Utah's Alpine Elementary Earns 2010 Oberstar Award from National Center for Safe Routes to School
Despite a mix of rain and snow, Alpine Elementary School students in Alpine, Utah, began their morning last Wednesday with yet another successful Walk to School Day. It was a great way to kick off their Safe Routes to School Award presentation.
You see, the National Center for Safe Routes to School has selected Alpine ES for its 2010 James L. Oberstar Safe Routes to School Award, a national honor that recognizes outstanding achievement among the more than 10,000 Safe Routes to School programs.
"Alpine, Utah, embodied everything the safe routes to school is all about," said Lauren Marchetti, Director of the National Center.
Alpine Elementary School has worked very hard to encourage their students to walk and bicycle to school, and to help them do so safely. Between September 2008 and May 2010, they increased the number of children who regularly walk and bicycle to school from 35 to 50 percent.
That's a big jump, so it's no surprise they earned the 2010 Oberstar Award.
"It's been a big tribute to the parents and to the kids for their commitment to being healthy and walking to school safely," said Alpine's principal Cami Larsen.
The school uses creative strategies to encourage families to shift habits to a less car-focused commute. They’ve had assemblies, safety poster contests, and pedestrian safety walks. They even had a bicycle rodeo for students.
That sounds like a lot of fun.
James Christian, from the Utah office of our Federal Highway Administration, said:
"We want to help come up with safe ways to help children walk, ride their scooters or bike to school. It's a healthy way to get around, and it really fits with the First Lady's Let's Move inititiative. Plus, it saves gas and helps cut down on the amount of pollution in our air. The Alpine Elementary School exemplifies what the Safe Routes to School program is all about. They have created an atmosphere where it's safe and exciting for kids to walk and bike to school. "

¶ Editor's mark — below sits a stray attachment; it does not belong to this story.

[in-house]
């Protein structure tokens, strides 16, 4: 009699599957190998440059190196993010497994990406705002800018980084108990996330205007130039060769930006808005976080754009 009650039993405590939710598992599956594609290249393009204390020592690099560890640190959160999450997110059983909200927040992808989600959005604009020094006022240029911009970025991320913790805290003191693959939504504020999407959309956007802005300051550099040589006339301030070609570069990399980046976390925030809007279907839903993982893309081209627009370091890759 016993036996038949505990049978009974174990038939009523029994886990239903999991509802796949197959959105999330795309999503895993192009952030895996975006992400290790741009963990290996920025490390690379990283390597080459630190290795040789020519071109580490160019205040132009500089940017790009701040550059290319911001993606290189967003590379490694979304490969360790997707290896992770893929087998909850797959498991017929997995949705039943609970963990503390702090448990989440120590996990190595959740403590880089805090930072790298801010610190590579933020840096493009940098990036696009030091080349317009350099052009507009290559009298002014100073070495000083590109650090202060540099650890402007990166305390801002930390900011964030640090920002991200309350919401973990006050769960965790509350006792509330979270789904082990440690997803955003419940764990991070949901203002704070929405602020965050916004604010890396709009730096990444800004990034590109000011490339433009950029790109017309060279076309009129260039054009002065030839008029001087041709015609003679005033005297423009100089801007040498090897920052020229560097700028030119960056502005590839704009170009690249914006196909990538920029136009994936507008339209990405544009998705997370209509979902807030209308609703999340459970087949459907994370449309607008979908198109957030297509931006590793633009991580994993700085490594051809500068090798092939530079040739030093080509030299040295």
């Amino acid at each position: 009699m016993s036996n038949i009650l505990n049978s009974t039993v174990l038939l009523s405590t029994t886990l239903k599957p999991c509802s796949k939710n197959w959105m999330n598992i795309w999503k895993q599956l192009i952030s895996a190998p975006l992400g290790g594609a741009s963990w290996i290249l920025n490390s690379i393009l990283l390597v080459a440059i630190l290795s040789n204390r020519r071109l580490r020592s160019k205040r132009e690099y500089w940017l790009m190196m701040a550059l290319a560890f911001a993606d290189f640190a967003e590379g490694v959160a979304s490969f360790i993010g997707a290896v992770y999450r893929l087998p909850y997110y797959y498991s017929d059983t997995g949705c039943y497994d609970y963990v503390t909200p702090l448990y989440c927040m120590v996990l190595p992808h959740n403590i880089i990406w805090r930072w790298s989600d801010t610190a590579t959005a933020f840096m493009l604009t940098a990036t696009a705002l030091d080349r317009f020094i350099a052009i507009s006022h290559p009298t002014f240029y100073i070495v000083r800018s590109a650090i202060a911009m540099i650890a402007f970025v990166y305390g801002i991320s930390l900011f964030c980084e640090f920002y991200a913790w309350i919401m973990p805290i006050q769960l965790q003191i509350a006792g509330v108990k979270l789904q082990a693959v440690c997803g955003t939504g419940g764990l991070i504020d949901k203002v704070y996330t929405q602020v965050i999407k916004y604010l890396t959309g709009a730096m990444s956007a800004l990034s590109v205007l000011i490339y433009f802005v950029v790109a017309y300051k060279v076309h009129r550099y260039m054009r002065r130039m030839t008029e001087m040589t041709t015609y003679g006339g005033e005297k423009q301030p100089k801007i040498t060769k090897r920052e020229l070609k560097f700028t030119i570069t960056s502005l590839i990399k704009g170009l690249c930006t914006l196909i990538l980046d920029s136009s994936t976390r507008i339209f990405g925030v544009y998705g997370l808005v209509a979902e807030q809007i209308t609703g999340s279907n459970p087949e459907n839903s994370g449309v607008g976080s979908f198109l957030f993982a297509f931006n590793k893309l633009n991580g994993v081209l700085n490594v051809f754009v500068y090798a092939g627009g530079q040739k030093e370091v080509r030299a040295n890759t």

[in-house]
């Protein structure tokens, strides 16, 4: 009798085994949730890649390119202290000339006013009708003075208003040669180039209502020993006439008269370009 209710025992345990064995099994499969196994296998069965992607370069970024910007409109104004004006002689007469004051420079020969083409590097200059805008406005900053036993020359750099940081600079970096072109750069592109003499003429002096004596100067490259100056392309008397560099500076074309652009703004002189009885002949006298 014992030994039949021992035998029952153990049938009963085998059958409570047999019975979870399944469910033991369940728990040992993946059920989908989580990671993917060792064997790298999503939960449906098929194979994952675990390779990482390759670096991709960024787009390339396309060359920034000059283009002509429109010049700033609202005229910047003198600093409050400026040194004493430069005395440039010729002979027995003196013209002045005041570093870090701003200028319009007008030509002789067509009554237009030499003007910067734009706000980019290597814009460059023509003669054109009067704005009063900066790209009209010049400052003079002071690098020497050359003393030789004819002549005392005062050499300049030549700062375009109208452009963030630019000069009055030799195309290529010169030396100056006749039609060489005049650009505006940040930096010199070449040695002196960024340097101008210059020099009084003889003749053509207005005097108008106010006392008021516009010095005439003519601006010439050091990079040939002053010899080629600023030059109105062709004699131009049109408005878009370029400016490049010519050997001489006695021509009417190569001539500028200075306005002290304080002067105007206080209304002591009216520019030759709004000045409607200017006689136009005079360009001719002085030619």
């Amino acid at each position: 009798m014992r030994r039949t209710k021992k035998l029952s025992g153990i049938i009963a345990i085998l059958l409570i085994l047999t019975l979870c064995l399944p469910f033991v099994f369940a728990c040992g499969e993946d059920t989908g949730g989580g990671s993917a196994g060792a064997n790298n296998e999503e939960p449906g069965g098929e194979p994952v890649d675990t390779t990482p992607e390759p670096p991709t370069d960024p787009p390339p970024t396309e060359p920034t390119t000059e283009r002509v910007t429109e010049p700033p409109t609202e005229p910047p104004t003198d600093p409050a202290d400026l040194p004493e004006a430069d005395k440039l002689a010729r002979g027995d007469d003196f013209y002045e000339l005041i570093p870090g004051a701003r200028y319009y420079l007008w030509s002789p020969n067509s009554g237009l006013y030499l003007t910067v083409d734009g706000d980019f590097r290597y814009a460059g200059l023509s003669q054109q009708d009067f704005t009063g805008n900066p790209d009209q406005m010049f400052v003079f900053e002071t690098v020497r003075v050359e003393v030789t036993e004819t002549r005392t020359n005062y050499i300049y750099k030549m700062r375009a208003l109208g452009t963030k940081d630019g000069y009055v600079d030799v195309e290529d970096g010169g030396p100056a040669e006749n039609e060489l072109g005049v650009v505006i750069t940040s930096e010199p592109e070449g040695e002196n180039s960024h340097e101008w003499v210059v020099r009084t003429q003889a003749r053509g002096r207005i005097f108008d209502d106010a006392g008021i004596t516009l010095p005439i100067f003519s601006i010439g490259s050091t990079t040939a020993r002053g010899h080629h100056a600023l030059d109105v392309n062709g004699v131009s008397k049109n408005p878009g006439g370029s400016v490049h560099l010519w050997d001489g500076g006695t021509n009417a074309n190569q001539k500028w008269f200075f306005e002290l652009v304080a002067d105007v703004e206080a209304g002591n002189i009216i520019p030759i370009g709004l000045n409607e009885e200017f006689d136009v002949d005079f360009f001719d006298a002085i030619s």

Alpine also applied for federal grants through the Utah Department of Transportation and received $71,500 to install four solar-powered speed-limit signs, build a new walking and bicycling trail and improve the bike storage area at the school. The city of Alpine pitched in, too, donating $125,000 in labor and materials to improve sidewalks and crosswalks near the school.
Alpine's program also has benefits beyond just learning how to safely walk or bike to school. The Alpine students partnered with the Candle Light School in Kenya. Through the Safe Routes program, students have walked over 72,000 miles and raised enough money through private donations to purchase three months’ worth of lunches for the entire Candle Light student body.
Between the health benefits of biking and walking to school, the environmental benefits of less traffic in the Alpine school zone, and the generous spirit of their donations to the Candle Light School in Nairobi, Alpine Elementary School certainly has a lot to celebrate.
Congratulations to Principal Cami Larsen and everyone in the Alpine community!
Ed. Note: This blog originally appeared on Fast Lane: The Official Blog of the Secretary of Transportation.